An Ode to Ampersand

This post was inspired by a very interesting book titled, "Just My Type" by Simon Garfield, which reviews the history of typeface design.  The author, obviously a great scholar, saw fit to dedicate an entire chapter to the lovely Ampersand "&".  If I may share some of his thoughts for those who are not interested in reading the book, otherwise please close your eyes now cool.

The first revelation is that, although "&" now appears as a single character, the symbol is actually an amalgamation of two letters: "e" and "t" for the Latin "et" meaning "and".  Here is yet another case where the student of horology has an advantage over the hoi polloi in having knowledge of vintage dials:

An Ode to Ampersand

An Ode to Ampersand

The earliest use of the ampersand as a form of shorthand dates to Roman times.  Mastery of this difficult symbol was considered a sign of the scribes skill with pen and ink later on.  The flourish displayed by individuals in their adaptation of the ampersand could well have been the object of gossip, both envious and disapproving.

The ampersand eventually found its way out of the confines of business correspondence into regular useage and, in fact,  has adapted well to all Latin languages.  As with case designs, I submit that vintage Vacheron & Constantin used the ampersand to communicate their stylish elegance.

An Ode to Ampersand

An Ode to Ampersand

An Ode to Ampersand

An Ode to Ampersand

Those truly addicted to the ampersand may find relief with a donation of $20 to the Society of Typographic Aficionados for their project "Coming Together" released in 2010 in aid of Doctors Without Borders, which consists of an astonishing 483 different ampersand designs!

An Ode to Ampersand

An entertaining read. Thank you, Dean!
06/05/2013 - 21:36
Yet another interesting write-up by the die-hard ampersand advocate
Re: An Ode to Ampersand
06/05/2013 - 21:51
Interesting! Thank you.
Even before you published this post, Dean...
06/05/2013 - 22:26
...you had already elevated my appreciation for the ampersand.  That symbol is now forever associated with Vacheron & Constantin in my mind. I very much enjoyed reading this brief history of the ampersand.  I had not idea that t dated back to ancient Roman times.  This is good fodder for conversation at the next cocktail party.  enlightened One of my collecting goals is to get at least one V & C in my watch box.  Thanks for this entertaining and educational post. Robert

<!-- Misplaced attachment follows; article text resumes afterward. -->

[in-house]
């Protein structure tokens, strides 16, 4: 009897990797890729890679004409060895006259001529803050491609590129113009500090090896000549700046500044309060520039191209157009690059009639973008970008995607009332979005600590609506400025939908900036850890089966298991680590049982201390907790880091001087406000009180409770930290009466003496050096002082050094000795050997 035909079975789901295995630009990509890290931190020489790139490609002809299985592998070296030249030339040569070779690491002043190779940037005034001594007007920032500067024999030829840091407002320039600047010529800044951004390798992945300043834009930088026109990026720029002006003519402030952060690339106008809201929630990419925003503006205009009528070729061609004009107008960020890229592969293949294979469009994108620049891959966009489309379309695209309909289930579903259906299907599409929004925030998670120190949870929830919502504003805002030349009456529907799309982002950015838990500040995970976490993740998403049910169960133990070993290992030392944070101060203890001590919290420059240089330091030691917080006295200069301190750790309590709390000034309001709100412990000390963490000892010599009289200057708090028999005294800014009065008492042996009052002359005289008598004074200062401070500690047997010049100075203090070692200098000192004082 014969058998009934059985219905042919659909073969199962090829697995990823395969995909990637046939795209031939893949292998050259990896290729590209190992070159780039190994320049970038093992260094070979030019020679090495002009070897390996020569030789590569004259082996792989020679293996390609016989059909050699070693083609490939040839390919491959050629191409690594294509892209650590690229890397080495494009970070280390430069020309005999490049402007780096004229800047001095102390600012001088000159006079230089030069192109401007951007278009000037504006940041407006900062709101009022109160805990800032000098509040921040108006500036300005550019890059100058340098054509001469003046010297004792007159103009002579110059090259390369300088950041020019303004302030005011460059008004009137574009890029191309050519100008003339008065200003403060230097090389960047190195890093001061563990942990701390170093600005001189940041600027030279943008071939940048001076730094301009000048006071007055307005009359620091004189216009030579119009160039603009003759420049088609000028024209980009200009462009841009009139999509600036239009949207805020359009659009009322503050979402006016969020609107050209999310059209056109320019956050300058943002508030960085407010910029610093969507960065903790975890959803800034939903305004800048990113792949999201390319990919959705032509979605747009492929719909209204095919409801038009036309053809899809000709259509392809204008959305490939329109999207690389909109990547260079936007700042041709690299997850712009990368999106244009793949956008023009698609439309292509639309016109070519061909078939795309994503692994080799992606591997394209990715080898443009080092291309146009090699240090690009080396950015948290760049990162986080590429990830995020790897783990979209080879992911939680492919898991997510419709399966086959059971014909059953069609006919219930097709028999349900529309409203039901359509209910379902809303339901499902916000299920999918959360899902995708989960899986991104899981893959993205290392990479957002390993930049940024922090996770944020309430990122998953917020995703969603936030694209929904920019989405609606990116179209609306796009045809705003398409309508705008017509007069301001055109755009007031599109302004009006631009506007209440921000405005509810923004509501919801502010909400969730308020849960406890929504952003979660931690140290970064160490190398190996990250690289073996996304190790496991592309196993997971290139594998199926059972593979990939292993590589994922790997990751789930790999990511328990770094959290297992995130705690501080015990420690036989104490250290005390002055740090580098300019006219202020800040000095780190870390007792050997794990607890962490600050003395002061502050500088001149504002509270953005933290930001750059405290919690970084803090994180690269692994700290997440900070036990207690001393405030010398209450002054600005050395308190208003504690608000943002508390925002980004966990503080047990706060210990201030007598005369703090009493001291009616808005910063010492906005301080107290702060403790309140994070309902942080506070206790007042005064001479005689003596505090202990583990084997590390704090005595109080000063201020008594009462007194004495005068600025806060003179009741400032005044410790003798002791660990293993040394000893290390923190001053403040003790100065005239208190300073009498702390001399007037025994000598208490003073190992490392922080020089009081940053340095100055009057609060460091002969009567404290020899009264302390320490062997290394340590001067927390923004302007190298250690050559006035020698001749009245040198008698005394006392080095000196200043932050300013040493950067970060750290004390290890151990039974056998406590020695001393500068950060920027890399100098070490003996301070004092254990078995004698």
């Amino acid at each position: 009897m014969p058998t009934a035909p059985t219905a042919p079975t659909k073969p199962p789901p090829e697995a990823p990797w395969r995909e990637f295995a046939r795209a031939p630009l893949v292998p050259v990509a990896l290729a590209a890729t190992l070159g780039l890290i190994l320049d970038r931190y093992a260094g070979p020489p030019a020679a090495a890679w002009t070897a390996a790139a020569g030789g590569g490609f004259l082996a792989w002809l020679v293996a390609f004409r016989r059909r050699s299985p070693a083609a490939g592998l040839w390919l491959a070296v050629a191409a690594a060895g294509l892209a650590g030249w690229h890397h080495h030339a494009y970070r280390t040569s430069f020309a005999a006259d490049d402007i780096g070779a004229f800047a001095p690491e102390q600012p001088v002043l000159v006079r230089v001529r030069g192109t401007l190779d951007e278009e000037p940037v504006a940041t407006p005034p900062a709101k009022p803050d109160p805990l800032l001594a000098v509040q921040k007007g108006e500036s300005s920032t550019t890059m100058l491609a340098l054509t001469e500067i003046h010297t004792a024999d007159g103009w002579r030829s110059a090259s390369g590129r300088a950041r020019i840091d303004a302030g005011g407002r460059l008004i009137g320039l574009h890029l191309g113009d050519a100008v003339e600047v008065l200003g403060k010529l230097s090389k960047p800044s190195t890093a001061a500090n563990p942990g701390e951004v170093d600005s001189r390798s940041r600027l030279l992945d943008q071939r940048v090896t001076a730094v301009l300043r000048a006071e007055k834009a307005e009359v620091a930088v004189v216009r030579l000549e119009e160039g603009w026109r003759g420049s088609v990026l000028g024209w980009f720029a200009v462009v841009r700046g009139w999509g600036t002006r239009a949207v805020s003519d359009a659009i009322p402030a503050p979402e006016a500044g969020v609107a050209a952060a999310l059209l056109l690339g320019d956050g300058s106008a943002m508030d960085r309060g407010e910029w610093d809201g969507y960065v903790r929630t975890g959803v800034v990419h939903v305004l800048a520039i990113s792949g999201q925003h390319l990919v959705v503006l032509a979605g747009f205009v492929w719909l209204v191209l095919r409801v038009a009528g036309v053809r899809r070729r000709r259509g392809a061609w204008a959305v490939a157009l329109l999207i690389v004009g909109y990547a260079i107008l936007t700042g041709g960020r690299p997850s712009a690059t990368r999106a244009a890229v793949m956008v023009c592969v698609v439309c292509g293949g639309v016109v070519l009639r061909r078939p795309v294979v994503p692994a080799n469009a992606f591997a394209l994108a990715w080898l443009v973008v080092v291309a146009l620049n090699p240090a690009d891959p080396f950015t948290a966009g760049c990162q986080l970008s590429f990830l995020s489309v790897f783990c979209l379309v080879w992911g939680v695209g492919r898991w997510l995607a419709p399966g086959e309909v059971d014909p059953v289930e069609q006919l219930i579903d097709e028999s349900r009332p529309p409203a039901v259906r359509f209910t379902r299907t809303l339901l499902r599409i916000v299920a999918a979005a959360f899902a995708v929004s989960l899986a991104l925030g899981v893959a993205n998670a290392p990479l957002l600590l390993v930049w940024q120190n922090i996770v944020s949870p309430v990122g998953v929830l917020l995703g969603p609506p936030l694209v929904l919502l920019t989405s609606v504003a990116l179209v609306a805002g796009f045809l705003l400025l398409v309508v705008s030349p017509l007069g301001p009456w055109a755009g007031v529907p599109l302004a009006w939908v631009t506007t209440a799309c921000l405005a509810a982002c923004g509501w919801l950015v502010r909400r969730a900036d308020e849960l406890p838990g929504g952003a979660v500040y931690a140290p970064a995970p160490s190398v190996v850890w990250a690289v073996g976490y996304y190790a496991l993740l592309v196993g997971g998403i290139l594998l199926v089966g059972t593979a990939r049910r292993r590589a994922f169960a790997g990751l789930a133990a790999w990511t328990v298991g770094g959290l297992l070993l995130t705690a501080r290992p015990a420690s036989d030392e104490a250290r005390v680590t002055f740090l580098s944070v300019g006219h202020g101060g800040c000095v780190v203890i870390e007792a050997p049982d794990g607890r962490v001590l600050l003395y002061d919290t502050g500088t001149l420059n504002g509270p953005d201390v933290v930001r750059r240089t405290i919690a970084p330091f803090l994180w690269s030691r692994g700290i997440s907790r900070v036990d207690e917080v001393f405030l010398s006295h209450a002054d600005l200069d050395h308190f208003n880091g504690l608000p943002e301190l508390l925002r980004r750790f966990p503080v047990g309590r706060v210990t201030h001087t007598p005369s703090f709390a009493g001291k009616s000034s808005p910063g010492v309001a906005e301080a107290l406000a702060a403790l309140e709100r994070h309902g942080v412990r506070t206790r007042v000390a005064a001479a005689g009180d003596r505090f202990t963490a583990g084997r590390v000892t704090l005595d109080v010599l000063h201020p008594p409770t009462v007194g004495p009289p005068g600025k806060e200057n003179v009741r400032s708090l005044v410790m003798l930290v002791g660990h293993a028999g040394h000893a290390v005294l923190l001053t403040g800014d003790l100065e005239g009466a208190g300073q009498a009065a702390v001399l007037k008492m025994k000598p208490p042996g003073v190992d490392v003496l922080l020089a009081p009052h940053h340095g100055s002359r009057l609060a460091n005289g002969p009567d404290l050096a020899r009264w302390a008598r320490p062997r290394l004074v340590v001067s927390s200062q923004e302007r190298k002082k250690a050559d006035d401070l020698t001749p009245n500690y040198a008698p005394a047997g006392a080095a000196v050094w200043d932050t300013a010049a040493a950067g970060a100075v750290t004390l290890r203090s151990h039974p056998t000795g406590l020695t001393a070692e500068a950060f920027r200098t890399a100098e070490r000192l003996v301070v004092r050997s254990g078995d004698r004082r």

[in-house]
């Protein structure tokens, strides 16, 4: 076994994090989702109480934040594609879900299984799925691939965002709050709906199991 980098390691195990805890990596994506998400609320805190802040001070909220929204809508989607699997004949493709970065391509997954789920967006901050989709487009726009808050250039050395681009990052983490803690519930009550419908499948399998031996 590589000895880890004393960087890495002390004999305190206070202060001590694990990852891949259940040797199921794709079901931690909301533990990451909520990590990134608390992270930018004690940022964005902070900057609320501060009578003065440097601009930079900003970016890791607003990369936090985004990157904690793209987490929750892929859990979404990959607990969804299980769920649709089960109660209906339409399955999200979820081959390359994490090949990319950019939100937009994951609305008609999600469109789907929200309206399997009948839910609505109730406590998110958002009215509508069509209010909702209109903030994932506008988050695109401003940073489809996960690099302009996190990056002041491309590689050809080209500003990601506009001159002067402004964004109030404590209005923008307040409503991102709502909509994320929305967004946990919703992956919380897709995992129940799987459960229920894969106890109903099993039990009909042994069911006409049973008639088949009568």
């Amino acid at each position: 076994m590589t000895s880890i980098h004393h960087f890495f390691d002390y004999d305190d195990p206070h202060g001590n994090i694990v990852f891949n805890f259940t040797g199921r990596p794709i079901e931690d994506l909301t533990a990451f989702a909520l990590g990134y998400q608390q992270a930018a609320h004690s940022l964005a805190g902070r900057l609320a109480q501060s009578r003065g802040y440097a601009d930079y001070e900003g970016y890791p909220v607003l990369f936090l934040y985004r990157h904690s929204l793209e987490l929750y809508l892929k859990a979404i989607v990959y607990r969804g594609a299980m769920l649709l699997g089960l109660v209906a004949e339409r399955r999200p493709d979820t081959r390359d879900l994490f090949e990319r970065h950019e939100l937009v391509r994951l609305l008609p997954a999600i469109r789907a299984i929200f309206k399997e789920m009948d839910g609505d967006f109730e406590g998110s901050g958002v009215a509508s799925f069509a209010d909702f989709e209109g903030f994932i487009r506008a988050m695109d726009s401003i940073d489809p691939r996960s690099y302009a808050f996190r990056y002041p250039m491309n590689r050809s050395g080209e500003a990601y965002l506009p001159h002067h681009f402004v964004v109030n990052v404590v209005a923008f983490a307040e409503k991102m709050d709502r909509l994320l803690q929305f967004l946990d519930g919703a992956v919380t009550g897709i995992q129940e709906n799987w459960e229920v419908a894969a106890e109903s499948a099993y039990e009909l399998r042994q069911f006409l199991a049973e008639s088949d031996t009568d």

Thanks Dean, for the article.
06/05/2013 - 22:31
The ampersand on the third watch from the top is stunning.   Cheers and hope you and you wife will enjoy your trip to the land of the "holy timepieces"   Kent  
Very interesting & fun post Dean!
06/06/2013 - 09:30
I thoroughly enjoyed this tidbit about our beloved &  heartyes
learn something new each day! Thank you sir :-)
06/06/2013 - 11:02
6
Dean, you are a sick man, but in such a devoted
06/06/2013 - 22:30
and passionate way. Your noble disease is infectious and glorious in the articles you share with your fellow WIS members. I found this a fascinating read. Bless you, Tim
Thanks all. I'm thinking of a new name...
06/07/2013 - 05:16
The Professor enlightened Johnny Depp need fear no competition from me but these Professor-type pics were from Nerd Nite:
the Indiana Jones of watches :-)
06/07/2013 - 11:09
e
Very interesting, Dean...
06/07/2013 - 05:36
It does support some archeological evidence I read about, that the Romans actually reached the shores of North America (specifically Canada), long before the Vikings. And indeed they left some of their language here. The origin of the Ampersand clearly spells it out. As you say it is a combination of the letters "e" and "t", originally pronounced "et", as in "at". But over time and especially after 1500 with the influx of French explorers the "T" became silent. And in the early 19th century, just after the War of 1812, and no due to some unwanted American influence (probably the Fenians) the "t" was replaced by an"h". And so we arrive at the quintessential Canadian word "eh?" as in "You're a real hoser, eh" I'm so glad I studied Latin in high school. You never know where it might turn up!
Thanks professor....
06/07/2013 - 15:57
A very interesting read
Thanks Prof Dean
06/07/2013 - 18:21
As usual, I get to learn new stuff from your posts! Robin
Dean goes & in & with Nerd Nite...
06/08/2013 - 15:36
I've taken everything on board including Joseph's suggestions about the Romanssmiley... Having digested all the bits and pieces I've decided to 'jump-ship' and simply relax listening to The Eagles version of "cheekyToo many &'s"... Well done, Dean! Tony
Just between you & me Tony...
06/08/2013 - 20:56
I think Joseph was enjoying some very fine brandy at the time of his inspirational post laugh.  If you've never been exposed to a Canadian hoser, follow the link, eh....  

How to get a mouse in a beer bottle.

No brandy required, Dean,
06/09/2013 - 06:34
Your exposition was inspiration enough! Thanks for the link of bob and Doug macKenzie. Thant brings back a lot of memories of Second City. JB
A big thank you to you both...
06/09/2013 - 15:34
.....for some good spirited fun.laugh... I'm staying safe, listening to Eydie Gorme singing "You need &'s"......accompanied by a most pleasant glass of Remy! Best regards Tony